Designer: UNO and UNO Flip! (uncredited); DOS (Nick Hayes)
Practically every gamer I know has played UNO or is at least familiar with the game. Whether you love or hate (and I know most of you are the latter) UNO, it must be one of Mattel’s biggest and most enduring hit. There is a reason for the commercial success: UNO can be played out of the box with very few rules. It has vibrant colors and large numbers and everyone can play with little to no background in gaming. Yes, the game is clearly not targeted for gamers like you or me but for everyone else, UNO is appealing. That it sells year after year, 50 years after publication is nothing to snuff at. Because of its success, UNO has multiple versions and spin-off products all capitalizing on the brand. The different versions of UNO are merely thematic changes with a few special cards sprinkled into the deck. For example, I have Frozen II Uno as well as regular UNO and they both play the same except for one special card in Frozen UNO that forces every one to play the same color when played. There must be hundreds of thematic versions of UNO ranging from Marvel, Hannah Montana, BTS, Star Trek, Hello Kitty, etc. Apart from different versions, UNO spin-offs also exists and they include the 2 games we own above Flip! and DOS.
Regular UNO really needs no introduction. While there are a variety of home spun rules, basic UNO is a shedding game where the goal is to get rid all your cards. Everyone starts with 7 cards and through playing cards that match either number or color in the central pile, players slowly reduce their hand size. Of course special cards such as reverse, skip a turn, wild card, draw 2 and draw 4 complicates and adds tension to the game. When one card is left, players must yell UNO! or be penalized by drawing 2 extra cards. The first person with an empty hand wins the match.
UNO Flip! Takes UNO a step further by making each card double-sided. The light side of the deck is basic UNO but with a draw 1 card in lieu of a draw 4. The other side of each card is the dark side which is also basic UNO but with special cards that are more aggresive. For example, the dark side has a draw 5 card, a reverse that skips everyone (basically you play twice) and the most heinous: draw cards from the main deck until you flip a card of the color of my choosing. Some will remember this card as a house ruled card. During play, players also have a “flip card” in the deck in both light and dark side. Anytime the card is played, players must flip their hand of cards and the central draw pile over to the corresponding side (light or dark). Otherwise, game play is pretty similar to UNO.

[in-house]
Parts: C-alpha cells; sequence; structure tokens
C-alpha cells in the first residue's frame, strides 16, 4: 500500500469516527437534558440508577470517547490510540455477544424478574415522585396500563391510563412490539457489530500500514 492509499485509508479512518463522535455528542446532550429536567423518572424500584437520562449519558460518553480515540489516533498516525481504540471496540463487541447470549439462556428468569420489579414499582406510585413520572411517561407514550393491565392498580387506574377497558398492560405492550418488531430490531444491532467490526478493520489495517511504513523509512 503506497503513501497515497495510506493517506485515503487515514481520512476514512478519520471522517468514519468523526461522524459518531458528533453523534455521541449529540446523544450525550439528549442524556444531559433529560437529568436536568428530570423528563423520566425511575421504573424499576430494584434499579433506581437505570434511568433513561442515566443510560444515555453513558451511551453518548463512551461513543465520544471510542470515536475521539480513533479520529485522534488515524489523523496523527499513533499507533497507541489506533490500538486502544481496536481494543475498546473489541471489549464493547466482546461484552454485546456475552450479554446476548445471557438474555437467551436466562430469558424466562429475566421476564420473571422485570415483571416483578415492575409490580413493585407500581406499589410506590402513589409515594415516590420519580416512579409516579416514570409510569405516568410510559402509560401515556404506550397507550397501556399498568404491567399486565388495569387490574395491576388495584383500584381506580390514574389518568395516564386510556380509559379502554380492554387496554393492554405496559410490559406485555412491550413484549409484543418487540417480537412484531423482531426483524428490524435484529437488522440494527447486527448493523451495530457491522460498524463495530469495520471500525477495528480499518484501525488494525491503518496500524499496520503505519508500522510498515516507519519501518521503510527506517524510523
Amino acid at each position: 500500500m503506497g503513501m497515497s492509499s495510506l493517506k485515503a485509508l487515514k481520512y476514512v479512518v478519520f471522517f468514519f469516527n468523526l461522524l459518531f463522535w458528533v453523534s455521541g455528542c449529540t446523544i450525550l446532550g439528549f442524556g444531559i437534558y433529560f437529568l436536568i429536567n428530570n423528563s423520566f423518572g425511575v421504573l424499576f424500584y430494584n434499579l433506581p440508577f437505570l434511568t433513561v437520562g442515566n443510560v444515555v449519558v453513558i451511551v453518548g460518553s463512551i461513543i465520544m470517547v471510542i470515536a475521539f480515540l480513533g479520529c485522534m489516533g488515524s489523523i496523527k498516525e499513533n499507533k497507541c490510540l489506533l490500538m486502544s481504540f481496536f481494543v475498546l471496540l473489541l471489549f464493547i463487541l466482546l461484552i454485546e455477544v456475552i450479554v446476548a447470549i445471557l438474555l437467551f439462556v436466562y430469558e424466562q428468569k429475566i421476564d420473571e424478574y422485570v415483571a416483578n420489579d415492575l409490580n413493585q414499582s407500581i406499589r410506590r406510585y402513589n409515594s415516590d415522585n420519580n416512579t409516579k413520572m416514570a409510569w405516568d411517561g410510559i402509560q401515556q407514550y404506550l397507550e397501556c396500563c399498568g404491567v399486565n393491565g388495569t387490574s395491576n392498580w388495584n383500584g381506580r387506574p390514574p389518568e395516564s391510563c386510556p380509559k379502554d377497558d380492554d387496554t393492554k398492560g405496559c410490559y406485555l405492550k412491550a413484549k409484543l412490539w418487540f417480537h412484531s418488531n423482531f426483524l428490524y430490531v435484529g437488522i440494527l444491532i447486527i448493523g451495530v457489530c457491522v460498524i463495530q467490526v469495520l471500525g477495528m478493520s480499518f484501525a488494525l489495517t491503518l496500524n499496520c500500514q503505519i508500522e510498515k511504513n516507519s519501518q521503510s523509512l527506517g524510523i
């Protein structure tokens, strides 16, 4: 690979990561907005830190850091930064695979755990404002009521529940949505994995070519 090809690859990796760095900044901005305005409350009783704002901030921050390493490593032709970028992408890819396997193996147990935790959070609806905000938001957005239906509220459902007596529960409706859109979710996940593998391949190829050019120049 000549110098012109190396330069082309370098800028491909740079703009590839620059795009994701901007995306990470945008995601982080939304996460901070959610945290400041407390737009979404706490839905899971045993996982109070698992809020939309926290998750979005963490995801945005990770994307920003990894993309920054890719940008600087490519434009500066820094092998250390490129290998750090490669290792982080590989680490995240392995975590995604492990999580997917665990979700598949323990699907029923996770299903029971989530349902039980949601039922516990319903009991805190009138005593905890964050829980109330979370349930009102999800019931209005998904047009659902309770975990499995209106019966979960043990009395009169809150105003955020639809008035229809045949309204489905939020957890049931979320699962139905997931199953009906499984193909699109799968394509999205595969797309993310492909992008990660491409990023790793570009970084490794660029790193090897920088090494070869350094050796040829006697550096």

Finally, we have DOS which is an entirely different game from UNO. There are 2 cards in the middle of the table and players have to match the number from their hand of cards. Numbers can be matched either with a single card or a sum total of the card. For example, a red 7 can be matched either with another red 7 or with a blue 2 and green 5. Colors do not matter. However, if you managed to also match the color, other players must draw a card and you get to dispose of an additional in your hand at the end of your turn. Again, one must say DOS! when down to 2 cards. Winner is first person to shed all their cards.
To be clear, UNO is not meant for adults, gamer or no gamer because it inherently lacks strategy of any sort. The game is not hard precisely because there are few decisions to make that aren’t obvious. You play cards if you can to reduce hand size. If you have same number or color, you just play it. That’s it. For kids, UNO takes on additional dimensions reviewed in the Kid’s Corner below. Among the 3 UNOs here on review, plain UNO remains the best. The simplest reason is that regular UNO does not complicate the game with mindless rules which only clutter game play. It is perfect for kids who want to have a 15 min game prior to bed time. Believe me, sometimes playing a short game is all a tired parent can handle at the end of the day. UNO Flip! makes the game slightly more interesting but lengthens overall game play, though not by much. It doesn’t really change any rules, just new action cards and flipping of the deck. So, it is almost like a harmless variant of UNO.